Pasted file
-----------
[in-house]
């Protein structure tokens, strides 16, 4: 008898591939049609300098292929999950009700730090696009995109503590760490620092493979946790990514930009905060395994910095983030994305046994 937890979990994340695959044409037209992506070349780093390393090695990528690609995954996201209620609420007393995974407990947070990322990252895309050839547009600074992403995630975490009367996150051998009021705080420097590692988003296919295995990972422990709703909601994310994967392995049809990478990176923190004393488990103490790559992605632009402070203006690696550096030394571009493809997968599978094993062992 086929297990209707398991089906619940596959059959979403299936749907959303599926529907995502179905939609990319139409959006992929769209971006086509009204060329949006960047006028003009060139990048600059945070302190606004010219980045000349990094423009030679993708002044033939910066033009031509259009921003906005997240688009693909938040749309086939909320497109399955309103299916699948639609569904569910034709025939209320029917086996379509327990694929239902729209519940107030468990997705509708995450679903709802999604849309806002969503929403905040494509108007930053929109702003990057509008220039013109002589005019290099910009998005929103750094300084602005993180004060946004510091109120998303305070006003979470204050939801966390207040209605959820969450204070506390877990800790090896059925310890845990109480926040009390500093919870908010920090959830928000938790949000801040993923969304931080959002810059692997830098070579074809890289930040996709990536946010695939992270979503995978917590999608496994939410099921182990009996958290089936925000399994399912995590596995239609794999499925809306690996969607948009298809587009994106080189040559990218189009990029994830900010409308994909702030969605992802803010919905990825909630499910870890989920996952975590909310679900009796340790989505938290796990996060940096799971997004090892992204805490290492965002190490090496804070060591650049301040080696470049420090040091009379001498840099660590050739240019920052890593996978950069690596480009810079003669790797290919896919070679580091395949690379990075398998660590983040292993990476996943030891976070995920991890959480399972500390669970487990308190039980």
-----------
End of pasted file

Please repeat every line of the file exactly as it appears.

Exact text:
[in-house]
């Protein structure tokens, strides 16, 4: 008898591939049609300098292929999950009700730090696009995109503590760490620092493979946790990514930009905060395994910095983030994305046994 937890979990994340695959044409037209992506070349780093390393090695990528690609995954996201209620609420007393995974407990947070990322990252895309050839547009600074992403995630975490009367996150051998009021705080420097590692988003296919295995990972422990709703909601994310994967392995049809990478990176923190004393488990103490790559992605632009402070203006690696550096030394571009493809997968599978094993062992 086929297990209707398991089906619940596959059959979403299936749907959303599926529907995502179905939609990319139409959006992929769209971006086509009204060329949006960047006028003009060139990048600059945070302190606004010219980045000349990094423009030679993708002044033939910066033009031509259009921003906005997240688009693909938040749309086939909320497109399955309103299916699948639609569904569910034709025939209320029917086996379509327990694929239902729209519940107030468990997705509708995450679903709802999604849309806002969503929403905040494509108007930053929109702003990057509008220039013109002589005019290099910009998005929103750094300084602005993180004060946004510091109120998303305070006003979470204050939801966390207040209605959820969450204070506390877990800790090896059925310890845990109480926040009390500093919870908010920090959830928000938790949000801040993923969304931080959002810059692997830098070579074809890289930040996709990536946010695939992270979503995978917590999608496994939410099921182990009996958290089936925000399994399912995590596995239609794999499925809306690996969607948009298809587009994106080189040559990218189009990029994830900010409308994909702030969605992802803010919905990825909630499910870890989920996952975590909310679900009796340790989505938290796990996060940096799971997004090892992204805490290492965002190490090496804070060591650049301040080696470049420090040091009379001498840099660590050739240019920052890593996978950069690596480009810079003669790797290919896919070679580091395949690379990075398998660590983040292993990476996943030891976070995920991890959480399972500390669970487990308190039980």